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You are here:   OldClasses > 2012 > Dardanus megistos | Storm Martin




Dardanus megistos

White-spotted hermit crab

Storm Martin (2012)

Dardanus megistos


Fact Sheet



Physical Description




Feeding Ecology




Life History & Behaviour

Population Structure



Shell Selection (Experiment)

Anatomy & Physiology

Digestive System

Circulatory and Excretory Systems

Nervous and Sensory Systems

Musculature and Exoskeleton

Respiratory System

Evolution & Systematics


Fossil Record

Biogeographic Distribution

Conservation & Threats

References & Links


Hermit crabs are a superfamily of common, well known anomuran decapods and are not true crabs at all, walking in a regular forward motion rather than the typical sideways pattern of true crabs. Unlike other decapods, the abdomen of hermit crabs is soft and vulnerable as almost all hermit crabs rely on discarded gastropod mollusc shells for shelter, changing host as they grow. The ecology, morphology, physiology, behaviour and evolution of hermit crabs are all strongly tied to the reliance on these external shelters.

Dardanus megistos is amongst the largest of hermit crabs, growing to 30cm. It is often considered to be a deeper dwelling species, though at Heron Island at least, smaller individuals are not uncommon from the reef flat. Here it is most easily come across at low tide. Hermit crabs are shy, harmless and are easy to interact with. As well as D. megistos, there are several other species of hermit crab present at Heron Island, including the reasonably sized D. lagopodes and many smaller species.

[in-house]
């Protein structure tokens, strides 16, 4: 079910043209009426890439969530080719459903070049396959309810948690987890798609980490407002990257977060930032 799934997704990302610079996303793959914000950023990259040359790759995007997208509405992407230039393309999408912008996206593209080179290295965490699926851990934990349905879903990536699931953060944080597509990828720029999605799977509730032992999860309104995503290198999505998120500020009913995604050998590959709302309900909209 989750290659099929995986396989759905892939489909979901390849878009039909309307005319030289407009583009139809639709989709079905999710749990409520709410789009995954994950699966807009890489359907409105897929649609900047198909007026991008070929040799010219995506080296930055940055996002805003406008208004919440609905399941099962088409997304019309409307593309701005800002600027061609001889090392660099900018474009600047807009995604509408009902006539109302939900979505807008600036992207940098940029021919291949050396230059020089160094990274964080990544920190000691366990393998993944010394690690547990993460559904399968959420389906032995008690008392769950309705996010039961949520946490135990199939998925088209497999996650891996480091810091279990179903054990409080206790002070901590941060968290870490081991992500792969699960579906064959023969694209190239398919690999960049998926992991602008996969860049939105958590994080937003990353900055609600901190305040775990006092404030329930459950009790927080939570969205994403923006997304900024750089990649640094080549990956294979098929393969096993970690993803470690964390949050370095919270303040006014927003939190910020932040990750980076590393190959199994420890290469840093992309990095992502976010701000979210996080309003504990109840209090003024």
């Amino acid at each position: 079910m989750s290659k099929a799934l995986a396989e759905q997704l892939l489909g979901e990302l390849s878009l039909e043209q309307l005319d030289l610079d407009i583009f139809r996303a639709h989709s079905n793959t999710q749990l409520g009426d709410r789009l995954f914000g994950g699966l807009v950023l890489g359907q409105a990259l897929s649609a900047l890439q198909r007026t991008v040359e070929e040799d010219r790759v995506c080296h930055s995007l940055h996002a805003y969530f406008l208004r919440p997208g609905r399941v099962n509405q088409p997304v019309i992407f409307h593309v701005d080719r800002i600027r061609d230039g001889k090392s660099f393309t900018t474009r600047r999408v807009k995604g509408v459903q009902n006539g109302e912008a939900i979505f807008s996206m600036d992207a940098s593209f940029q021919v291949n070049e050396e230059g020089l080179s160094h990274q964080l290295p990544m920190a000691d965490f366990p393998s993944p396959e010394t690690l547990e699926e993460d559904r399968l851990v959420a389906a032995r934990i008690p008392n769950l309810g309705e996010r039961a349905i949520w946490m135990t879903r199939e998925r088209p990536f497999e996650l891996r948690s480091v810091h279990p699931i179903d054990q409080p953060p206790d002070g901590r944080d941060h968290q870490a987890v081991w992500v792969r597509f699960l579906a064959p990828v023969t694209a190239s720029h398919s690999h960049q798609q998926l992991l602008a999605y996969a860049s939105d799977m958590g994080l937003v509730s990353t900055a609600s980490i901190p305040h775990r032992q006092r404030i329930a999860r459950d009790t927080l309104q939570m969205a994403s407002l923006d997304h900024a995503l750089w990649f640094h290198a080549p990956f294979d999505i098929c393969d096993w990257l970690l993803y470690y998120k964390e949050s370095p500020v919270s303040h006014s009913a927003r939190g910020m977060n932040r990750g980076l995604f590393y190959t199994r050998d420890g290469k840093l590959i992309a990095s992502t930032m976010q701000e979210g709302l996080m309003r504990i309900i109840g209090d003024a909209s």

Hermit crabs and decapods in general are well studied. However, hermit crabs in particular are under-represented in the Australian literature and little work has been done on the species commonly found at Heron Island. Specifically: population based studies, scientific description of larval development, detailed anatomical description, investigation of larval settlement and metamorphosis cues and behavioural studies concerning host shell preferences could all be considered novel topics of study for D. megistos and other hermit crabs of the Great Barrier Reef.

Dardanus megistos
Photo: Storm Martin, Heron Island, 2012